Bergen has been much reduced from its original limits. It now comprises a small
strip of land 7½ m. long, and from 1 to 3 broad. It is bounded N. by North Bergen, E. by New York bay, S.
by the Kill Van Kuhi, and W. by Newark bay and Hackensack river. The soil is fertile, and it is inhabited by a
thriving agricultural population.
Bergen is supposed to be the oldest European settlement in New Jersey. The village of Bergen is presumed to have
been founded about 1616, by the Dutch colonists to New Netherlands, and to have received its name from Bergen in
Norway. For several years it was probably merely a trading post, to which the Indians resorted for the sale of
their game and fur. On the 30th Jan., 1658-9, the Indians sold to "the Noble Lord Director-general, Pieter
Stuyvesant, and Councill of New Netherlandt," a tract lying on the west side of North river, "beginning
from the great C!ip,* above Wiehachan, and from there right through the land above the Islandt Sikakes, and therefrom
thence to the Kill Van Coil, and so along to the Constables Hoeek, and from the Constables Hocek again to the aforesaid
Clip above Wiehachan." In consideration for this tract, which included all the lands between the Hackensack
and North rivers, and the Kills, the indians received 80 fitt.homs of wampum, 20 fathoms of cloth, 12 brass kettles,
6 guns, 2 blankets, 1 double brass kettle, and one half-barrel of strong beer, and agreed to remove the first opportunity.
On the 22d Sept., 1668, a charter was granted by Coy. Carteret and his council, "to the Towne and the Freeholders
of Bergen, and to the Village and Plantations thereunto belonging;" and the boundaries fixed in the deed then
given, remained unchanged until the recent act of the legislature constituting the new county of Hudson, when Jersey
City was set off The township, in the deed, was estimated to embrace 11,520 acres, (perhaps not more than half
the actual quantity) and it was about 16 miles long, by 4 in width, including "the said towne of Bergen, Communipaw,
Ahassimus, Minkacque, and Pembrepock," bounded on the E., S., and W. by New York and Newark bays, and Hackensack
river. The conditions of this charter were admirable. By it, "the Freeholders within the said Jurisdiction,"
were bound "to pay the Lords Proprietors and their successors, on every 25th day of March, £15,"
as a quit-rent forever. They had power "to chuse their owne magistrates to be assistants to the President
or Judge of the Court, and for the ordering of all Public Affaires within the said Jurisdiction." They were
also enjoined to provide for religious worship, "to chuse a minister for the preaching of the Word of God,
and the administering his Holy Sacraments,"-" to lay out such a proportion of Land for him, and the keeping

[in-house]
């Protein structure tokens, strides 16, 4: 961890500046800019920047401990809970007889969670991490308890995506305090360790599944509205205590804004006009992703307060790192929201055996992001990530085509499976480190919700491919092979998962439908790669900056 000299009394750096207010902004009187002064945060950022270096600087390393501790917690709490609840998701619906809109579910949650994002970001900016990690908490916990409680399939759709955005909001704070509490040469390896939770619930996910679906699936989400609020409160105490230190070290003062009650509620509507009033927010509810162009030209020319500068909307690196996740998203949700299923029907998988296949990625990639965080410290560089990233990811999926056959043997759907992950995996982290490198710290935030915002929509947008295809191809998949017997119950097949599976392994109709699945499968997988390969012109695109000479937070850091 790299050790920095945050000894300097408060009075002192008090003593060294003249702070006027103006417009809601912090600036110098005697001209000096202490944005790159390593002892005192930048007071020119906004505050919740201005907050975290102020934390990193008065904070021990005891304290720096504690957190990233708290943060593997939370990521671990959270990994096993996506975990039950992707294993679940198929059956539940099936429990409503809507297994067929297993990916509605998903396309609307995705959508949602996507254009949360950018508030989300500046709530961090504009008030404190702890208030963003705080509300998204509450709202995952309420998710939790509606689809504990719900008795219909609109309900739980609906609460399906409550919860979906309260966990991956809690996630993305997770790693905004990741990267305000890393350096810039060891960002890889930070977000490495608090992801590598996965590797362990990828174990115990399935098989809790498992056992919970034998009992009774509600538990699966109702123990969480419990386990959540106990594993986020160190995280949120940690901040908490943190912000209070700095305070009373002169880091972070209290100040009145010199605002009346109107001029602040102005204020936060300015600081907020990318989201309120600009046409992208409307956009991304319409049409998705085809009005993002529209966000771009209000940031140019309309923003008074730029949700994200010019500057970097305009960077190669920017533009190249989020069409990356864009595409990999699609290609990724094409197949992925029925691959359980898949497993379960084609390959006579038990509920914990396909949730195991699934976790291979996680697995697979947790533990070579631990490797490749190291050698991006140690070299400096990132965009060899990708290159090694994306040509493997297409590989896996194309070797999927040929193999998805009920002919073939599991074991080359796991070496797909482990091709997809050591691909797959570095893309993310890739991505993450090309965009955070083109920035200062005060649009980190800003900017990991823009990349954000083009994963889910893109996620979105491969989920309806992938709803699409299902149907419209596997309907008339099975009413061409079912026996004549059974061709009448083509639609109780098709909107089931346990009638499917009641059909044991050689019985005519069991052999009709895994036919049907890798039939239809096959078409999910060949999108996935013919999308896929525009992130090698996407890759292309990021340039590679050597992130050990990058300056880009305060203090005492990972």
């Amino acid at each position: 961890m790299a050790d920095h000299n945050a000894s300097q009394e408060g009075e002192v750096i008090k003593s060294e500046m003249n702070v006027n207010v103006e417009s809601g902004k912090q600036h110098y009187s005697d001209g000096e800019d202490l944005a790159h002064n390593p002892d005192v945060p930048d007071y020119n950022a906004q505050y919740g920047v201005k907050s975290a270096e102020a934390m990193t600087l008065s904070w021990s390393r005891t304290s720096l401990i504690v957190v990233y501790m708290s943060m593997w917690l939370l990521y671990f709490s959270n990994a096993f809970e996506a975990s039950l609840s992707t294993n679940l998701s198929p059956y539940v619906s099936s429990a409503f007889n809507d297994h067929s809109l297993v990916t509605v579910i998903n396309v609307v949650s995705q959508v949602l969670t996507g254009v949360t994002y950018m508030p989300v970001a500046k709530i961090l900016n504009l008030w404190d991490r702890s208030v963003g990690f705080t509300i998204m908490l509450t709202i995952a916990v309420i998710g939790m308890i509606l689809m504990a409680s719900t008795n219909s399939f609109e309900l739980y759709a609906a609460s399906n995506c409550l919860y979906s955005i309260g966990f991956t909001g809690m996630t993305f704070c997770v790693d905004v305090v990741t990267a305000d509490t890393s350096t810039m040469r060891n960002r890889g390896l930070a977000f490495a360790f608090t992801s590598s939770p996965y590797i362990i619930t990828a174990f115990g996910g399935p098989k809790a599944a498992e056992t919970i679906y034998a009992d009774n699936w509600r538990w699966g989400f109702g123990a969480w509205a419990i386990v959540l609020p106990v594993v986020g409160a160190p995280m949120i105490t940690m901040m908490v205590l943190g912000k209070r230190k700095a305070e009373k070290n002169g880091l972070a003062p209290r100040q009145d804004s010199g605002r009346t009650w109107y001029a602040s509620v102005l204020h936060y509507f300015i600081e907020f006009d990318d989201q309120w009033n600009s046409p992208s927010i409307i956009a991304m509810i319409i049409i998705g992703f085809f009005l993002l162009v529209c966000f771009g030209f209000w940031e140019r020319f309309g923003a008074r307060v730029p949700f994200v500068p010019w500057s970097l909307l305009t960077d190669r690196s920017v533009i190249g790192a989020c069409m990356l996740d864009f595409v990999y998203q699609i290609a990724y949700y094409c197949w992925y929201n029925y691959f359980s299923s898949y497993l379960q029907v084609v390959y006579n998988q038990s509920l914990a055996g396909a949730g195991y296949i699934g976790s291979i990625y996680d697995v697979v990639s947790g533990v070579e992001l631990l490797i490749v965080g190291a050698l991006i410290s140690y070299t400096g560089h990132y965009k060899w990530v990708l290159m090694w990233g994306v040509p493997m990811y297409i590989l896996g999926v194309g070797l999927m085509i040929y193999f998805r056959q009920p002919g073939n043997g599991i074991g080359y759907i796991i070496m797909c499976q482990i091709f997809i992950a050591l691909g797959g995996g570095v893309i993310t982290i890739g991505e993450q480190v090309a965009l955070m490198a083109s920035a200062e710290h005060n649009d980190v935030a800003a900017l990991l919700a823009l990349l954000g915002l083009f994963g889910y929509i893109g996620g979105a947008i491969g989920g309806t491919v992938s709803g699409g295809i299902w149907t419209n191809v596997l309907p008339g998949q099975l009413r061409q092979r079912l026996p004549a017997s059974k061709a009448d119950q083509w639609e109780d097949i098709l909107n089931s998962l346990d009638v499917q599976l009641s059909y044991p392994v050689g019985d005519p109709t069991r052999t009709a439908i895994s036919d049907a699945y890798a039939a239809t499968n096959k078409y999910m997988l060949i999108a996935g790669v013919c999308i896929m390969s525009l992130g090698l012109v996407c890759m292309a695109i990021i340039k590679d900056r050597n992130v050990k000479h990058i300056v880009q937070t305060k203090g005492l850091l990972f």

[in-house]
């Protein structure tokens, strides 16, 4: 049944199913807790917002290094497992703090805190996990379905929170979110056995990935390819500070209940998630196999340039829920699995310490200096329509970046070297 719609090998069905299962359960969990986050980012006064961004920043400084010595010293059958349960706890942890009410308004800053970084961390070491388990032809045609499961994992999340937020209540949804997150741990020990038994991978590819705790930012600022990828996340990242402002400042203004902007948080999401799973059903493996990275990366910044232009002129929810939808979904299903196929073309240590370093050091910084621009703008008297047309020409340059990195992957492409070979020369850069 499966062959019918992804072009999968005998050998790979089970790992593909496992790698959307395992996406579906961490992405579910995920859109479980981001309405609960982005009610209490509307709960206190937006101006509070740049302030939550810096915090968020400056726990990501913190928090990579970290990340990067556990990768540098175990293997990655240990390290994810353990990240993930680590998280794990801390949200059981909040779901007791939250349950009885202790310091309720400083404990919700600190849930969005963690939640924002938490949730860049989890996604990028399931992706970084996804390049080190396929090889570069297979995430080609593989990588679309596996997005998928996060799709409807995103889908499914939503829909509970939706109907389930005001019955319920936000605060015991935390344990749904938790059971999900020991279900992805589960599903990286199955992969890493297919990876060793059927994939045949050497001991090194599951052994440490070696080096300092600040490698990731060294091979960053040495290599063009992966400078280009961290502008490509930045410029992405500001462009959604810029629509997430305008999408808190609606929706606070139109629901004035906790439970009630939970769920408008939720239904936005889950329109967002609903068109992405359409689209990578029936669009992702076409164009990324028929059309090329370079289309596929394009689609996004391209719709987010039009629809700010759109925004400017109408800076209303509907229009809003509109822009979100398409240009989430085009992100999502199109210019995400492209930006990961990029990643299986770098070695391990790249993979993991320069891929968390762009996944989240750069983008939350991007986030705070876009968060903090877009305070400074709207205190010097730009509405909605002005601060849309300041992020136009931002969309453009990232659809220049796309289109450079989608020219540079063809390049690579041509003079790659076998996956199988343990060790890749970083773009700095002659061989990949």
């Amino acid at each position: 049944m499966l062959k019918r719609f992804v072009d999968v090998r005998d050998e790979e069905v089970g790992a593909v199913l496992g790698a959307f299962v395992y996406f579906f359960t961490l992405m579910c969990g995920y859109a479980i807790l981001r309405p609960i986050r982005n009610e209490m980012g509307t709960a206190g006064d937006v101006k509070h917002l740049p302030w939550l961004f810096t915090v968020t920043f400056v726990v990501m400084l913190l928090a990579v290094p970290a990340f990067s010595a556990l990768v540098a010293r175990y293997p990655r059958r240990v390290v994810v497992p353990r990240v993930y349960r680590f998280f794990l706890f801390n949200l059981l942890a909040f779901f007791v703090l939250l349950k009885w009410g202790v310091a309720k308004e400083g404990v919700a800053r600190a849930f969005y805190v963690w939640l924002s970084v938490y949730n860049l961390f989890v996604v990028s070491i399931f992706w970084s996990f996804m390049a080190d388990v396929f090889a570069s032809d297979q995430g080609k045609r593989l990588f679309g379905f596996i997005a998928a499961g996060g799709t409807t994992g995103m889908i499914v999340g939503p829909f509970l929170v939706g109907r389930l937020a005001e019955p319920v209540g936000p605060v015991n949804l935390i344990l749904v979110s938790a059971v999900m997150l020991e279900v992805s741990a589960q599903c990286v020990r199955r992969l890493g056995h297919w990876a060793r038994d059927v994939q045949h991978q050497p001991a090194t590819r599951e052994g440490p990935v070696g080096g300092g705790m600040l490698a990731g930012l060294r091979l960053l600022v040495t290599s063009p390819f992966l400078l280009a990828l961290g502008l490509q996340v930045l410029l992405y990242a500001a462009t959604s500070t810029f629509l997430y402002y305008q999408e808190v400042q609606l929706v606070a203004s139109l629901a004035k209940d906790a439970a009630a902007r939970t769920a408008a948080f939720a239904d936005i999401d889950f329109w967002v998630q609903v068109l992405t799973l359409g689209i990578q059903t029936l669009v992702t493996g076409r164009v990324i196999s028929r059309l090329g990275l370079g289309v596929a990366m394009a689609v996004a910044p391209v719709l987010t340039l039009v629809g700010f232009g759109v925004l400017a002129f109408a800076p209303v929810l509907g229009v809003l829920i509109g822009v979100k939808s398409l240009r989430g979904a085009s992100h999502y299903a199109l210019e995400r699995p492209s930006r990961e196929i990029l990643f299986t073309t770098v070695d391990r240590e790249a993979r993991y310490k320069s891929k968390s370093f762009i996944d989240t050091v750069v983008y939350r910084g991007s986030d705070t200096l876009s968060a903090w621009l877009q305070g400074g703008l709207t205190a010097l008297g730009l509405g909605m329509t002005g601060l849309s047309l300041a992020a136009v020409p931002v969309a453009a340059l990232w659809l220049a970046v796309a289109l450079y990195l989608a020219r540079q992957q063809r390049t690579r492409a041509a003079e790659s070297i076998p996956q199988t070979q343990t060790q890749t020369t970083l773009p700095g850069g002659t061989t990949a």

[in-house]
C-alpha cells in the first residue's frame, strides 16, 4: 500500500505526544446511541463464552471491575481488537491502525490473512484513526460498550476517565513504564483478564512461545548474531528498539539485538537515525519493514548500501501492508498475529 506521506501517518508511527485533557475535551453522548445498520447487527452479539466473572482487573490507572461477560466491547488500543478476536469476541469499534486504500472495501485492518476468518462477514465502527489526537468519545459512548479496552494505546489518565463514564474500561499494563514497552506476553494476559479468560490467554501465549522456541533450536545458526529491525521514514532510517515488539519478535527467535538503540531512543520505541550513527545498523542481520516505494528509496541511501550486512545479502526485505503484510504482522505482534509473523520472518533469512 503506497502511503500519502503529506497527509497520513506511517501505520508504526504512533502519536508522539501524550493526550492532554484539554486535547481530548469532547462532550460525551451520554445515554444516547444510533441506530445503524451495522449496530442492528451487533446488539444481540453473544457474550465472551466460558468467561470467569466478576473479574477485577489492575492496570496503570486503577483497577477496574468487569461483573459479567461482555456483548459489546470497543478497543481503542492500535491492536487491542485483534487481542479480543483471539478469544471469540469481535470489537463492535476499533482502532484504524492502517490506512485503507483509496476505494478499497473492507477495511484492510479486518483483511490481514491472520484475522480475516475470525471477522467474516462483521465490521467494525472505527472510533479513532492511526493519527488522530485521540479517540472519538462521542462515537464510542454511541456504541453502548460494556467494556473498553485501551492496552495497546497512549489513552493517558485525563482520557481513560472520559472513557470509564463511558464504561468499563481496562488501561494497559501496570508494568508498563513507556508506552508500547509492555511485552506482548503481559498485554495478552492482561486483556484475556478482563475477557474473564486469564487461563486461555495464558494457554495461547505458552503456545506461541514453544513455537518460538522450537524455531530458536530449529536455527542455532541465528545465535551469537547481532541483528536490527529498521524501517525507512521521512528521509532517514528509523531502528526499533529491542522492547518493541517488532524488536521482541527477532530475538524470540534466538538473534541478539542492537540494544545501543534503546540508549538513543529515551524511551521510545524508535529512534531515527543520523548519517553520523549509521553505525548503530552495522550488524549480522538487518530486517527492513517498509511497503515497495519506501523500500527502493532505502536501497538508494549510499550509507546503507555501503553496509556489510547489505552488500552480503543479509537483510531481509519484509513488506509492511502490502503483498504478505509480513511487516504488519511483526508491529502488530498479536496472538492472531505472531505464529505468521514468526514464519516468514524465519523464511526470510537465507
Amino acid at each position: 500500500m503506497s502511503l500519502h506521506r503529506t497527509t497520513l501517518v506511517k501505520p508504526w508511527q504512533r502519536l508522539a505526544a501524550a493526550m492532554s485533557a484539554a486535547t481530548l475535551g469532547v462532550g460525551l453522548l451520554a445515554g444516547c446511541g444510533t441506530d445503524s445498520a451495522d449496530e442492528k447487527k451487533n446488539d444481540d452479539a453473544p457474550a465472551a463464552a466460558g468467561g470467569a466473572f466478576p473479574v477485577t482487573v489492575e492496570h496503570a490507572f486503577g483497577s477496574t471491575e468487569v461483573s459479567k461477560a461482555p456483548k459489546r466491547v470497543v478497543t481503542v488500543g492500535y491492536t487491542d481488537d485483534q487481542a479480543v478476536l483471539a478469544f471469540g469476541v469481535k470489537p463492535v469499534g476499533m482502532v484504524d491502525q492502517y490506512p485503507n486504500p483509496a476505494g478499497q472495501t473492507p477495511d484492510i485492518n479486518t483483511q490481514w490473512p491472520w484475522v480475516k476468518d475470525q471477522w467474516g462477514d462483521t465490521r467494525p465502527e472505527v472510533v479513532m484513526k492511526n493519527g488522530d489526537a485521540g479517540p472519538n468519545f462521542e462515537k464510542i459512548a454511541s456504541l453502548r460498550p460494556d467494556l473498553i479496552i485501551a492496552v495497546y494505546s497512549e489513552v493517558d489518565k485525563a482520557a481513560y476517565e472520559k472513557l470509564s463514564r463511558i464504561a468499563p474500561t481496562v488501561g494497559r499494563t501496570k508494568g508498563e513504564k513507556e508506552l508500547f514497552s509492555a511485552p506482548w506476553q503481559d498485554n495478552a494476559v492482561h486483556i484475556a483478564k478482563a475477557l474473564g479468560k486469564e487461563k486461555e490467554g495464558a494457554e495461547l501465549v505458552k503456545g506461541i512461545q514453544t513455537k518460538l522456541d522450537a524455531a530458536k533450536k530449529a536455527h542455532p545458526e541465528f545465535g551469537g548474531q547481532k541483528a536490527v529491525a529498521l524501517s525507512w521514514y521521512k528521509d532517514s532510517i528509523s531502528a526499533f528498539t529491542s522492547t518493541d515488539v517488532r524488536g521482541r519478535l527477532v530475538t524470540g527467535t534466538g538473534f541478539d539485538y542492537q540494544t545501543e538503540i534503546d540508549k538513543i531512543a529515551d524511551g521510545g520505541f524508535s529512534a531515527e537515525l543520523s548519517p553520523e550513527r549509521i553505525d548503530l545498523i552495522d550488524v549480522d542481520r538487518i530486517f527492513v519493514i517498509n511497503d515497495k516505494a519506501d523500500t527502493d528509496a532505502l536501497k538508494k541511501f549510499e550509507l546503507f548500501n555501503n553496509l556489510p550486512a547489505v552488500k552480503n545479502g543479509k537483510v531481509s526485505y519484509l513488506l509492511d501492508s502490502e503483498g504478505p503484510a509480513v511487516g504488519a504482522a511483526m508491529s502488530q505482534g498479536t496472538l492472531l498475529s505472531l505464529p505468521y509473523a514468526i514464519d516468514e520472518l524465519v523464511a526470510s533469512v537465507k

of a Free School for the Education of Youth, as they shall think fit; which Land is to remaine and to continue
forever without Tax or Rent." No person was to be molested for religious opinions, provided they did not "extend
to Licentiousness," &c., &c.
The first settlement was doubtless at the village of Bergen, 2 miles west of Jersey City, on the summit of Bergen
ridge, which now contains about 30 dwellings and a Reformed Dutch church. "The names of some of the early
settlers in this region were, Pinhome, Eickbe, Berrie, Kiersted, Van Horne, Van Winkle, Edsall, Van Guellin, Van
Vorst, &c.; and their descendants have continued to occupy the country to the present day, retaining much of
their primitive habits, their language, industry, cleanliness, and general economy."
The following is a description of this country in 1680, taken from Smith's history of New Jersey :- Near the mouth
of the bay, upon the side of Overprook creek, adjacent to Hackensack river, several of the rich valleys were then
(1680) settled by the Dutch; and near Snake hill was a fine plantation, owned by Pinhorne and Eickbe, for half
of which, Pinhorne is said to have paid £500. There were other settlements upon Hackensack river, and on.
a creek near it, Sarah Kicrsted, of New York, had a tract given her by an old Indian sachem, for services in interpreting
between the Indians and Dutch and on which several families were settled; John Berrie had a large plantation, 2
or 3 miles above, where ho then lived, and had considerable improvements; as had also near him, his son-in-law,
Smith, and one Baker, from Barbadocs. On the west side of the creek, opposite to Berrie were other plantations;
but none more northerly. There was a considerable settlement upon Bergen Point, then called Constable Rook, and
first improved by Edsall, in Nicoll's time. ( Other small plantations were improved along Bergen neck, to the east,